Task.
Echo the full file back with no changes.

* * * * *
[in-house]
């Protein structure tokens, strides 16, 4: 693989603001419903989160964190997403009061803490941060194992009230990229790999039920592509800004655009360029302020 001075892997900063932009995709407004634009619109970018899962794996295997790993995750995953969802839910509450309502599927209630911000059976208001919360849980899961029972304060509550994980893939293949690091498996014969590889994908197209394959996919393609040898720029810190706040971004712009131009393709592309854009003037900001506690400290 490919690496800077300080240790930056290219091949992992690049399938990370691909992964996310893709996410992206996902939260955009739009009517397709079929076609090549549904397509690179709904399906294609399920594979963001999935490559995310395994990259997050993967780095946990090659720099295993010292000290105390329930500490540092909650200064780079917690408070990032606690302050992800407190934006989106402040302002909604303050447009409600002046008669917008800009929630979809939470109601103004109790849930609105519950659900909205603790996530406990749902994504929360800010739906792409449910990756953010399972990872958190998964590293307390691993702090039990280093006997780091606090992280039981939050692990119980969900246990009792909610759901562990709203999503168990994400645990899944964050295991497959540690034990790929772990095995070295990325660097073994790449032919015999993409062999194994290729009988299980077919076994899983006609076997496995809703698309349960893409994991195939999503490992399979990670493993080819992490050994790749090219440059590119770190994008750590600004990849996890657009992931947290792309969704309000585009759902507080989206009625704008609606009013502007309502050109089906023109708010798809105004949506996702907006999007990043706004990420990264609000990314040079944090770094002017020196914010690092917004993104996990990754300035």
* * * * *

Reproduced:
[in-house]
């Protein structure tokens, strides 16, 4: 693989603001419903989160964190997403009061803490941060194992009230990229790999039920592509800004655009360029302020 001075892997900063932009995709407004634009619109970018899962794996295997790993995750995953969802839910509450309502599927209630911000059976208001919360849980899961029972304060509550994980893939293949690091498996014969590889994908197209394959996919393609040898720029810190706040971004712009131009393709592309854009003037900001506690400290 490919690496800077300080240790930056290219091949992992690049399938990370691909992964996310893709996410992206996902939260955009739009009517397709079929076609090549549904397509690179709904399906294609399920594979963001999935490559995310395994990259997050993967780095946990090659720099295993010292000290105390329930500490540092909650200064780079917690408070990032606690302050992800407190934006989106402040302002909604303050447009409600002046008669917008800009929630979809939470109601103004109790849930609105519950659900909205603790996530406990749902994504929360800010739906792409449910990756953010399972990872958190998964590293307390691993702090039990280093006997780091606090992280039981939050692990119980969900246990009792909610759901562990709203999503168990994400645990899944964050295991497959540690034990790929772990095995070295990325660097073994790449032919015999993409062999194994290729009988299980077919076994899983006609076997496995809703698309349960893409994991195939999503490992399979990670493993080819992490050994790749090219440059590119770190994008750590600004990849996890657009992931947290792309969704309000585009759902507080989206009625704008609606009013502007309502050109089906023109708010798809105004949506996702907006999007990043706004990420990264609000990314040079944090770094002017020196914010690092917004993104996990990754300035």